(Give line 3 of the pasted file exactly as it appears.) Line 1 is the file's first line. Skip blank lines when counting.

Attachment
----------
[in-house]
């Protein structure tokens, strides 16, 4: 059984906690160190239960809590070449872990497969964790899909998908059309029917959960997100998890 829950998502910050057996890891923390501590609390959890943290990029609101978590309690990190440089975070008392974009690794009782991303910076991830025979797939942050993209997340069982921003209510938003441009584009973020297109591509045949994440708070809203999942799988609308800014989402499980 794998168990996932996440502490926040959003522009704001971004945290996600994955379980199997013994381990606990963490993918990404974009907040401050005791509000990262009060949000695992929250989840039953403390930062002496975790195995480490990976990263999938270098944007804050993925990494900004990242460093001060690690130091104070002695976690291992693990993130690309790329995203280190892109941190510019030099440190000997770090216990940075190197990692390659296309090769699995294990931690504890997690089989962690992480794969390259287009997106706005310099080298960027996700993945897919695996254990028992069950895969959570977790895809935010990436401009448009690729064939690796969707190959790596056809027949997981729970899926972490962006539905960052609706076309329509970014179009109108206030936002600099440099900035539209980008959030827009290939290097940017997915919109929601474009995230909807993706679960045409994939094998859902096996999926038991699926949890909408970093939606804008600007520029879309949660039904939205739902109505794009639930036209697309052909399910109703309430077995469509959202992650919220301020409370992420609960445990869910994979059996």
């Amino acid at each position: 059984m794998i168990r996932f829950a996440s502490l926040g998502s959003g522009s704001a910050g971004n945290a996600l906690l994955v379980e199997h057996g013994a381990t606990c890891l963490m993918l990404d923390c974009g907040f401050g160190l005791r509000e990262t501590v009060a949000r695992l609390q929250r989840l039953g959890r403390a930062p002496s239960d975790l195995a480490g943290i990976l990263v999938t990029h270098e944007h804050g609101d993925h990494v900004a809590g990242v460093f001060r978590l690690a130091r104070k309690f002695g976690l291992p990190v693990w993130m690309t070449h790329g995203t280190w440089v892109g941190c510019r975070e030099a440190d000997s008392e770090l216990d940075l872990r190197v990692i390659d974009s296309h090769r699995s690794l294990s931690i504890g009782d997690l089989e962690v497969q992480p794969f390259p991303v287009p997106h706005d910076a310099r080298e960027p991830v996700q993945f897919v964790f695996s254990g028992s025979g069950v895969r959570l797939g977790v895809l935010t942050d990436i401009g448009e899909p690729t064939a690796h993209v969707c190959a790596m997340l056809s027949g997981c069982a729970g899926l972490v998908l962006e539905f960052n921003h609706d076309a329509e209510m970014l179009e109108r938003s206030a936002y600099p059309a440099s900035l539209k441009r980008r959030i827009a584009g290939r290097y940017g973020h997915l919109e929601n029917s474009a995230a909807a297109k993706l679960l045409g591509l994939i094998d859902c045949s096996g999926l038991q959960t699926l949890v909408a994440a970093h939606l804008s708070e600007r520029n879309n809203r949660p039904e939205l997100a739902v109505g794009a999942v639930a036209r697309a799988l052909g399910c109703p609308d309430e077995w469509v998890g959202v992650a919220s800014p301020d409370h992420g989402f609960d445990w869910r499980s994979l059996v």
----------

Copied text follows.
């Amino acid at each position: 059984m794998i168990r996932f829950a996440s502490l926040g998502s959003g522009s704001a910050g971004n945290a996600l906690l994955v379980e199997h057996g013994a381990t606990c890891l963490m993918l990404d923390c974009g907040f401050g160190l005791r509000e990262t501590v009060a949000r695992l609390q929250r989840l039953g959890r403390a930062p002496s239960d975790l195995a480490g943290i990976l990263v999938t990029h270098e944007h804050g609101d993925h990494v900004a809590g990242v460093f001060r978590l690690a130091r104070k309690f002695g976690l291992p990190v693990w993130m690309t070449h790329g995203t280190w440089v892109g941190c510019r975070e030099a440190d000997s008392e770090l216990d940075l872990r190197v990692i390659d974009s296309h090769r699995s690794l294990s931690i504890g009782d997690l089989e962690v497969q992480p794969f390259p991303v287009p997106h706005d910076a310099r080298e960027p991830v996700q993945f897919v964790f695996s254990g028992s025979g069950v895969r959570l797939g977790v895809l935010t942050d990436i401009g448009e899909p690729t064939a690796h993209v969707c190959a790596m997340l056809s027949g997981c069982a729970g899926l972490v998908l962006e539905f960052n921003h609706d076309a329509e209510m970014l179009e109108r938003s206030a936002y600099p059309a440099s900035l539209k441009r980008r959030i827009a584009g290939r290097y940017g973020h997915l919109e929601n029917s474009a995230a909807a297109k993706l679960l045409g591509l994939i094998d859902c045949s096996g999926l038991q959960t699926l949890v909408a994440a970093h939606l804008s708070e600007r520029n879309n809203r949660p039904e939205l997100a739902v109505g794009a999942v639930a036209r697309a799988l052909g399910c109703p609308d309430e077995w469509v998890g959202v992650a919220s800014p301020d409370h992420g989402f609960d445990w869910r499980s994979l059996v």